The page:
Signals and slots provide a means for communication of events. The classes here let you have a many-to-many relationship (unlike most event callback techniques), and also templatise the data transfer to allow the coder to customise the event data that is communicated from signal to slot. It also implements a few conditional (event) related classes.
The ideas for this signal/slots implementation come from a few sources.
Qt was the original signal/slots implementation, but it needs a pre-processor to compile the code. Sigslot and Boost on the other hand are pure ISO C++, but both have some disadvantages. The boost implementation is fairly heavy and a little cumbersome, although its now morphing into version 2 with even more functionality (I haven't yet road tested a comparison between the two). Sigslot was the precursor, is more lightweight, but has some oddities - it isn't fully typesafed, can't handle global/static function loading.
None of these are thread-safe and it can be somewhat inconvenient manually connecting signal-slot pairs when they are buried far from each other (e.g. deep in parallel heirarchies of c++ objects).
This motivated this library - what was needed was an abstract way of connecting pairs with an engine in the background to do the hard work - ultimately leaving the programmer free from any tedious details. To do this, the sigslots library uniquely names connections (i.e. topic name in ros-speak), via a string. Signals and slots can connect to the topic simply by referring to a string. This was originally motivated by the way many posix ipc structures connect (e.g. semaphores and shared memory), but later also merged very neatly with the way ros topics connect (in particular nodelets). Adding mutex's for thread safety so that sigslot destruction would occur safely was the next step.
For a light version of sigslots suitable for firmware projects, see ecl_sigslots_lite.
Anywhere that triggers an event requiring a callback to be executed can be implemented with a signal. These can be placed anywhere in your code and can be connected to one or many slots.
Anywhere that a callback function is required can be implemented with a slot. These can be placed anywhere in your code and are initialised with either a static (global) function, or a member function. Once initialised, they can be hooked up to a signal.
The signal-slot pairs developed here only ever accept one template argument representing the data to be transmitted from signal to slot. It would be easy to extend this to more (aka SigSlot/Boost) but I have yet to find a need for it - if you wish multiple arguments, simply wrap up your data in a single struct/class. Conceptually, this makes the code more readable anyway.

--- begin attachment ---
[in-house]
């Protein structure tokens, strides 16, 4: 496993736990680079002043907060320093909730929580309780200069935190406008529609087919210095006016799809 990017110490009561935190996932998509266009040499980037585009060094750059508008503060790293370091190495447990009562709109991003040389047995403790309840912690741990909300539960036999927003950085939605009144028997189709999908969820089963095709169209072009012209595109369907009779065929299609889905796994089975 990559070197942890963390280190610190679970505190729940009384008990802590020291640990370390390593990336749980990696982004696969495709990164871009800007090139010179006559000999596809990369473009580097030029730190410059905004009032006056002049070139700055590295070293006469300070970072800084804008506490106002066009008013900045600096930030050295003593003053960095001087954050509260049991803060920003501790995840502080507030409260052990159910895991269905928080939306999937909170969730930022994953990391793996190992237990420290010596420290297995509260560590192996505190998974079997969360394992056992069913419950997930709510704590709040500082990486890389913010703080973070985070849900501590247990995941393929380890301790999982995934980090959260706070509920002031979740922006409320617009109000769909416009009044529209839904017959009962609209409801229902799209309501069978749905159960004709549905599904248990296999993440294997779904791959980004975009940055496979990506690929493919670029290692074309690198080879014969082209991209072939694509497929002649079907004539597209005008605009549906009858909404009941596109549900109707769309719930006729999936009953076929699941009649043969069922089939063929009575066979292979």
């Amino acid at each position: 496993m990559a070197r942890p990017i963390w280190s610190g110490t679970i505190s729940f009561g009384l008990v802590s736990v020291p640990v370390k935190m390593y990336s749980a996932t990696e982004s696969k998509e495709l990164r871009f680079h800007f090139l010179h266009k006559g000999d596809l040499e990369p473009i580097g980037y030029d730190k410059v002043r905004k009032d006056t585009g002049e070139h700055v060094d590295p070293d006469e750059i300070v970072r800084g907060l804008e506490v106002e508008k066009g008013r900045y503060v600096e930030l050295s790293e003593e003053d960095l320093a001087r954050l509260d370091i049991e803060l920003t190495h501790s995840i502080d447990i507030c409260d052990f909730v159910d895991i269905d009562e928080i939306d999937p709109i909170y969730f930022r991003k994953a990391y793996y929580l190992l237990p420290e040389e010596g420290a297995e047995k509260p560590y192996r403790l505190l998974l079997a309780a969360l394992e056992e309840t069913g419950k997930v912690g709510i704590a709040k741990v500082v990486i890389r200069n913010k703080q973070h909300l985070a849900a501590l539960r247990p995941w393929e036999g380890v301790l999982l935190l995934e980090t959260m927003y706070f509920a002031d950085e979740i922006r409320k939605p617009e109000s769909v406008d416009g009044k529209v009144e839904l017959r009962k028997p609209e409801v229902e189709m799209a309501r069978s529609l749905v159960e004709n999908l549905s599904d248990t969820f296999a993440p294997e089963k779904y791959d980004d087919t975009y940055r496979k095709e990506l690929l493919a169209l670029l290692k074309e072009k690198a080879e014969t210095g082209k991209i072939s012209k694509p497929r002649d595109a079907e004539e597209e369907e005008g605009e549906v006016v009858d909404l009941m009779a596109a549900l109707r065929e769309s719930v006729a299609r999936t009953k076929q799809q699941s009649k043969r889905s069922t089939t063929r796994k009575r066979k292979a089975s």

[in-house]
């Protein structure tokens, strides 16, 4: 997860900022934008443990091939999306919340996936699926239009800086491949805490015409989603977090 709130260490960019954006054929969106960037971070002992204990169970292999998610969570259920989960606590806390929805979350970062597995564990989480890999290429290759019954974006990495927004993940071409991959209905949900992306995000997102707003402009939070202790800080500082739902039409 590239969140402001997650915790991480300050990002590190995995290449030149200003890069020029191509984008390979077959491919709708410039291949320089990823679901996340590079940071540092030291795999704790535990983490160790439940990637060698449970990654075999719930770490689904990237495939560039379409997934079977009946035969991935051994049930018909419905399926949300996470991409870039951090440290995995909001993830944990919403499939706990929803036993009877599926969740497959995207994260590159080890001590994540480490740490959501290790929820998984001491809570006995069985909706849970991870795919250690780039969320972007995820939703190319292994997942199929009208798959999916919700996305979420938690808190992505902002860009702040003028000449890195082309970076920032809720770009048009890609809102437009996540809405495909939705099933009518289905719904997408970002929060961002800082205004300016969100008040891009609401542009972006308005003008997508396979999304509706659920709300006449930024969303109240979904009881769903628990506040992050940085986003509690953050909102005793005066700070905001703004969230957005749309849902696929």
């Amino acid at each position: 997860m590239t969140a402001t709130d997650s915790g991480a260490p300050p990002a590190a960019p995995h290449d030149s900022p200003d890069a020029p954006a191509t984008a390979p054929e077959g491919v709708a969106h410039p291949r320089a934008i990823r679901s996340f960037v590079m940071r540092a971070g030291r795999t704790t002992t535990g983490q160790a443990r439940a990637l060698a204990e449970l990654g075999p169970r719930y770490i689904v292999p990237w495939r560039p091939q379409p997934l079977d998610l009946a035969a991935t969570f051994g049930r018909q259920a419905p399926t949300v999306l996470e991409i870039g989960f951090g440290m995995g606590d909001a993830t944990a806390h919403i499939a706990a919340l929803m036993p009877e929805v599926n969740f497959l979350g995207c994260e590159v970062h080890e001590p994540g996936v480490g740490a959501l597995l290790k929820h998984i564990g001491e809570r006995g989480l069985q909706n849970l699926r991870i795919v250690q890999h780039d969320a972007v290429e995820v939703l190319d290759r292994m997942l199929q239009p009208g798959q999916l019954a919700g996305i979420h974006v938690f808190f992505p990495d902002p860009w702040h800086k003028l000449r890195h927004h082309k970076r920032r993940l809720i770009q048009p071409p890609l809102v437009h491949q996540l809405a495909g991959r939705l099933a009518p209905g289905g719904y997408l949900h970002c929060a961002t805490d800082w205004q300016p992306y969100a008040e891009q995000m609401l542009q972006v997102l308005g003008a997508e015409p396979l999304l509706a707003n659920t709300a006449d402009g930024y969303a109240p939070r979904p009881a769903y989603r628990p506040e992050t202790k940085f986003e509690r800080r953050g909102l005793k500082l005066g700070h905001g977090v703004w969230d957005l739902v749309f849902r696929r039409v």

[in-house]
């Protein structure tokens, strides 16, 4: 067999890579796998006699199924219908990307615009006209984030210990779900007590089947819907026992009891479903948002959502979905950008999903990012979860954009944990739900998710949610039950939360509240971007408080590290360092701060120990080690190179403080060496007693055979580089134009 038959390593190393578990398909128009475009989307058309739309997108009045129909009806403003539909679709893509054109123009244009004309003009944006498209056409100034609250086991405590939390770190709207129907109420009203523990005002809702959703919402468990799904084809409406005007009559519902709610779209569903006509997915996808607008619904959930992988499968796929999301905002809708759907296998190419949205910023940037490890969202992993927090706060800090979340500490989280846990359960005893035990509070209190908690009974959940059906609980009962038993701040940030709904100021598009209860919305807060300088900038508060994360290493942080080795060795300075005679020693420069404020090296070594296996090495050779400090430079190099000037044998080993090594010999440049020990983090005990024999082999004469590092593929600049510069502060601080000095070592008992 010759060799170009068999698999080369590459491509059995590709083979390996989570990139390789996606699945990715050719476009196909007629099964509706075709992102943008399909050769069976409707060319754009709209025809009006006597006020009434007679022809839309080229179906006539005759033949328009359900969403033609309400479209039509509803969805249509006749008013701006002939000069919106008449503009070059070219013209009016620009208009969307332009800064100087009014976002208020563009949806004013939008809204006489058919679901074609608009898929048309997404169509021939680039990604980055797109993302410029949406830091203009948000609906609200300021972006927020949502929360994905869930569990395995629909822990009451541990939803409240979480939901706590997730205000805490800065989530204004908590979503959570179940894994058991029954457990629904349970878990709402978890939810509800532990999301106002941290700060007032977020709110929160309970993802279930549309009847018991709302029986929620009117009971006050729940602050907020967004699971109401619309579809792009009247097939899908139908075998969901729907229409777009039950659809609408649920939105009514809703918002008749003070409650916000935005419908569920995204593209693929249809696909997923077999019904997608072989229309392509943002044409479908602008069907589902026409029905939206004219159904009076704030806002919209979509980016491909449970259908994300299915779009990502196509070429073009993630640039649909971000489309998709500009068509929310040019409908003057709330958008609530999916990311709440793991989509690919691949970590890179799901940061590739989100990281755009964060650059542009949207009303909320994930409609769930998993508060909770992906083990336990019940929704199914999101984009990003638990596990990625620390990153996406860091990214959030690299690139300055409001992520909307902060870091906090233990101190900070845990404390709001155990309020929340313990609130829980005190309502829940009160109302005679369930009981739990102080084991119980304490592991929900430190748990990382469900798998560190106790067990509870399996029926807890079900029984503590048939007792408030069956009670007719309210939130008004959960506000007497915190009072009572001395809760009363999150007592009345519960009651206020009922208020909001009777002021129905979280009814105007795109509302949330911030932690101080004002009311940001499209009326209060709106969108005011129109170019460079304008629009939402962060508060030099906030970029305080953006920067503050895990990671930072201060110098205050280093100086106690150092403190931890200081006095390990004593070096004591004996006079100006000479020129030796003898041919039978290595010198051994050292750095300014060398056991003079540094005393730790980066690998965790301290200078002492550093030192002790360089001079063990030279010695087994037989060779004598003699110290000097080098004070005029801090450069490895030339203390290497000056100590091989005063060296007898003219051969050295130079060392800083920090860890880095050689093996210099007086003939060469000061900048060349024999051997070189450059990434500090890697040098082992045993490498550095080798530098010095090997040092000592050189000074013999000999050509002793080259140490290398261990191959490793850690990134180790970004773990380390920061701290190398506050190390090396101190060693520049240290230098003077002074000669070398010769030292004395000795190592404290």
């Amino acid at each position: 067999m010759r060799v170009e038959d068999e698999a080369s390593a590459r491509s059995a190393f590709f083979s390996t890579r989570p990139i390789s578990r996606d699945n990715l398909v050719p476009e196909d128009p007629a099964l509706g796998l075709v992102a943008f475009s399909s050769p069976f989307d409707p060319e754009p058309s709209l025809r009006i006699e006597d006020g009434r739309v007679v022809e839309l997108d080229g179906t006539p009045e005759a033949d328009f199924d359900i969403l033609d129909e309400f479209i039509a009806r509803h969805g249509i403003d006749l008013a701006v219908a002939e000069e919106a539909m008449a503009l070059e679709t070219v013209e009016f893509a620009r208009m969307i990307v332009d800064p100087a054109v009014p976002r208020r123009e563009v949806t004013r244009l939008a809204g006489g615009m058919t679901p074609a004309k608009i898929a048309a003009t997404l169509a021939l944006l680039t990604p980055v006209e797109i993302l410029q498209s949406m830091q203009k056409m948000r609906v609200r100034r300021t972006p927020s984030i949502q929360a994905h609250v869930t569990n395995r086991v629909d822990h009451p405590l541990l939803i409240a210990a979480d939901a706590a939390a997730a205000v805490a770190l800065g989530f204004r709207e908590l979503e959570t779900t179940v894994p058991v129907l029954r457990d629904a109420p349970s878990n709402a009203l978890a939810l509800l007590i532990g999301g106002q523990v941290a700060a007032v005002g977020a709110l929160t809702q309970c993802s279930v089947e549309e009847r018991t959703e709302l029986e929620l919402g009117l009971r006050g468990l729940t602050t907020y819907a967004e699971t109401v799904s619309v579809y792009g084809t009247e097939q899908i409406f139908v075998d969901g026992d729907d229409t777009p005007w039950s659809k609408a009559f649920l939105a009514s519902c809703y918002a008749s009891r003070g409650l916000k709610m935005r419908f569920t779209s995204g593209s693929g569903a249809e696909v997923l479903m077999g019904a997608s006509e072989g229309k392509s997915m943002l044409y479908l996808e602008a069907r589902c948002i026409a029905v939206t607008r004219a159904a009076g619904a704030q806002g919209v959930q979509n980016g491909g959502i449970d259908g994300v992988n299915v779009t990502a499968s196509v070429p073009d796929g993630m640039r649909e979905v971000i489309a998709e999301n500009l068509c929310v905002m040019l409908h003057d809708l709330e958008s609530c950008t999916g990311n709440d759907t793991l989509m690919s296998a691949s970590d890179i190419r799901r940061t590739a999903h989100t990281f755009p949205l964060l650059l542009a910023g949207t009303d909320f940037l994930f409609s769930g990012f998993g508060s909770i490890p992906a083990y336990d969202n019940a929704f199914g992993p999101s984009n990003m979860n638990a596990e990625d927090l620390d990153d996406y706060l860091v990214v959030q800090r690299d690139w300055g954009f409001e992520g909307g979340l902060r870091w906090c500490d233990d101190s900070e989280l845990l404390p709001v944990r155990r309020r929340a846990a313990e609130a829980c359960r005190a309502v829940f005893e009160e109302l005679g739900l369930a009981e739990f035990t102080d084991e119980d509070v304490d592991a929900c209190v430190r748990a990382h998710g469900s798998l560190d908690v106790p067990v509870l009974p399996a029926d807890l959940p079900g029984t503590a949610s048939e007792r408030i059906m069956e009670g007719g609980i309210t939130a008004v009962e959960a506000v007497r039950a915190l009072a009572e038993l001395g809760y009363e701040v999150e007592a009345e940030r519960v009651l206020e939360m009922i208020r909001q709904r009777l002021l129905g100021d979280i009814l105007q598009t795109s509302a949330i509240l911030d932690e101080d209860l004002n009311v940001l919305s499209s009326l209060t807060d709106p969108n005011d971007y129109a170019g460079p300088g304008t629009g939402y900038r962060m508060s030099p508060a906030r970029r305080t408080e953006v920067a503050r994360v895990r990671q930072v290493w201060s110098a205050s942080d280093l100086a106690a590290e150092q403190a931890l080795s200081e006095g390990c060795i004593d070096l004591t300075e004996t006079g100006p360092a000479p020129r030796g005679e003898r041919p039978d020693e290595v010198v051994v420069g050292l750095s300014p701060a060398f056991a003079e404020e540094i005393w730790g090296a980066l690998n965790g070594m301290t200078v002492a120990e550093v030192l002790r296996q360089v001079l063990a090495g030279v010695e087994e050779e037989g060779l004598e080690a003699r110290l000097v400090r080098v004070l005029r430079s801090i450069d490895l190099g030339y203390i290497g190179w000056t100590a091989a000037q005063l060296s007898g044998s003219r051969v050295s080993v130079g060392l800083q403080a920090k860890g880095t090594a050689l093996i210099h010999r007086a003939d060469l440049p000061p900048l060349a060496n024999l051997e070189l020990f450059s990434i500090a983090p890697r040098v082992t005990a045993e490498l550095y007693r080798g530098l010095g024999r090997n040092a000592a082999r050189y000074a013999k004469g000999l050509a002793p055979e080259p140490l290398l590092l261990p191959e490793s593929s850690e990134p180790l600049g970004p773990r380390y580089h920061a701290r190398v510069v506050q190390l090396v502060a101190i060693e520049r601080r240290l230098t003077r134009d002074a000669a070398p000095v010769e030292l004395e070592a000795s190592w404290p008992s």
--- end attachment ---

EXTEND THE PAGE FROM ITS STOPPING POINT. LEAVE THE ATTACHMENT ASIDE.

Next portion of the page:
The data class itself could be as simple as an error id or as complicated as the current state in a fsm. Note that both signal and slot must use the same type.
Include the following at the top of any translation unit which requires this library:
You will also need to link to -lecl_sigslots.
Loading of slots can be done directly to free or member functions through the constructors. Below is a simple example for various types of loading.
Signal<const int&> signal; Slot<const int&> slot(f); signal.connect("Dudes"); slot.connect("Dudes");
Signals and slots have no limit to the number of connections they may make.
Every time a signal emits, the connected slots are consecutively run with the data that is emitted.
signal.emit(3); // Pass the '3' to all the slot functions.
Every emit, the slots are consecutively run - this means that your slots should by nature be short and concise! Otherwise you'll get serious bottlenecks. This is always a good habit to get into for slots otherwise you'll frequently run into problems. If you have a heavy callback, consider spinning that callback off into a thread. That way the thread response will still be quick (cost of a thread creation) and you can still manage heavy workloads.
A signal can relay another signal, effectively posing temporarily as a slot.
@code Signal<> signal; Signal<> signal_relay; Slot<> slot(f); signal.connect("First_Topic"); signal_relay.connectAsSlot("First_Topic"); signal_relay.connect("Second_Topic"); slot.connect("Second_Topic"); signal.emit();
Often you may wish to see what is actually connected. This can be done by calling the SigSlotsManager<T>::printStatistics() function. Note that there is a manager for each templatised family of sigslots (i.e. SigSlotsManager<>, SigSlotsManager<int>). Some example code:
A a; Signal<> sig_void; Slot<> slot_void0(g); Slot<> slot_void1(&A::g,a); sig_void.connect("void_test"); slot_void0.connect("void_test"); slot_void1.connect("void_test"); sig_void.emit(); ecl::SigSlotsManager<>::printStatistics();
would print output:
Topics Name: void_test # Subscribers: 2 # Publishers : 1
If you do need a sigslot implementation that can handle massive numbers of sigslots, fast connection and disconnection, then you probably need to look at the old ecl signals or boost/qt. At the moment, we can't foresee a need for that in control systems, but if needed, this library can be extended.
This will be addressed on an 'as needed' basis.